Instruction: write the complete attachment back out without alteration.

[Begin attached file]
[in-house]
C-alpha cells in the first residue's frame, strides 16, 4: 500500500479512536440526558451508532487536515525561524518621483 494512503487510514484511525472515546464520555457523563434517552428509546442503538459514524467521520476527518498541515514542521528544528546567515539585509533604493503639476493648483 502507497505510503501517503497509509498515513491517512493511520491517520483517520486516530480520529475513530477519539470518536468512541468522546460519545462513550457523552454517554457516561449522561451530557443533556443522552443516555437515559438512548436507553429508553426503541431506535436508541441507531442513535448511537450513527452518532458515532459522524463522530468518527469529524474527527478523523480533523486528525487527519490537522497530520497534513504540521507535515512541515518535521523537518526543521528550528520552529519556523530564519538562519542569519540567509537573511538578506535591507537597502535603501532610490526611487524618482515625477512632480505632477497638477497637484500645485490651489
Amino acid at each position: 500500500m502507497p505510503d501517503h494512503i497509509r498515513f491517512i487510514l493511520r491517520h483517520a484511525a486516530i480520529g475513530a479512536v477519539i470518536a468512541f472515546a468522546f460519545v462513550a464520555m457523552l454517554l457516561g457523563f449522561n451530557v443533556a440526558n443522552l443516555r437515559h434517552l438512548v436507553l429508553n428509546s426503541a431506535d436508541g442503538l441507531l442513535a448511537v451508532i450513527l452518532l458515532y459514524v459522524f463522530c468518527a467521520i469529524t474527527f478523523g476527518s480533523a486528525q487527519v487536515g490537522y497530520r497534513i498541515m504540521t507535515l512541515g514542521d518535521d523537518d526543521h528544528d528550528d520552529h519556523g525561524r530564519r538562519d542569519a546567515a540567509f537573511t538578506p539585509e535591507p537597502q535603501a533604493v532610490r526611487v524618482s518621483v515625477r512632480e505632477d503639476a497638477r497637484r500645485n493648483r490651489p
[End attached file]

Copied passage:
[in-house]
C-alpha cells in the first residue's frame, strides 16, 4: 500500500479512536440526558451508532487536515525561524518621483 494512503487510514484511525472515546464520555457523563434517552428509546442503538459514524467521520476527518498541515514542521528544528546567515539585509533604493503639476493648483 502507497505510503501517503497509509498515513491517512493511520491517520483517520486516530480520529475513530477519539470518536468512541468522546460519545462513550457523552454517554457516561449522561451530557443533556443522552443516555437515559438512548436507553429508553426503541431506535436508541441507531442513535448511537450513527452518532458515532459522524463522530468518527469529524474527527478523523480533523486528525487527519490537522497530520497534513504540521507535515512541515518535521523537518526543521528550528520552529519556523530564519538562519542569519540567509537573511538578506535591507537597502535603501532610490526611487524618482515625477512632480505632477497638477497637484500645485490651489
Amino acid at each position: 500500500m502507497p505510503d501517503h494512503i497509509r498515513f491517512i487510514l493511520r491517520h483517520a484511525a486516530i480520529g475513530a479512536v477519539i470518536a468512541f472515546a468522546f460519545v462513550a464520555m457523552l454517554l457516561g457523563f449522561n451530557v443533556a440526558n443522552l443516555r437515559h434517552l438512548v436507553l429508553n428509546s426503541a431506535d436508541g442503538l441507531l442513535a448511537v451508532i450513527l452518532l458515532y459514524v459522524f463522530c468518527a467521520i469529524t474527527f478523523g476527518s480533523a486528525q487527519v487536515g490537522y497530520r497534513i498541515m504540521t507535515l512541515g514542521d518535521d523537518d526543521h528544528d528550528d520552529h519556523g525561524r530564519r538562519d542569519a546567515a540567509f537573511t538578506p539585509e535591507p537597502q535603501a533604493v532610490r526611487v524618482s518621483v515625477r512632480e505632477d503639476a497638477r497637484r500645485n493648483r490651489p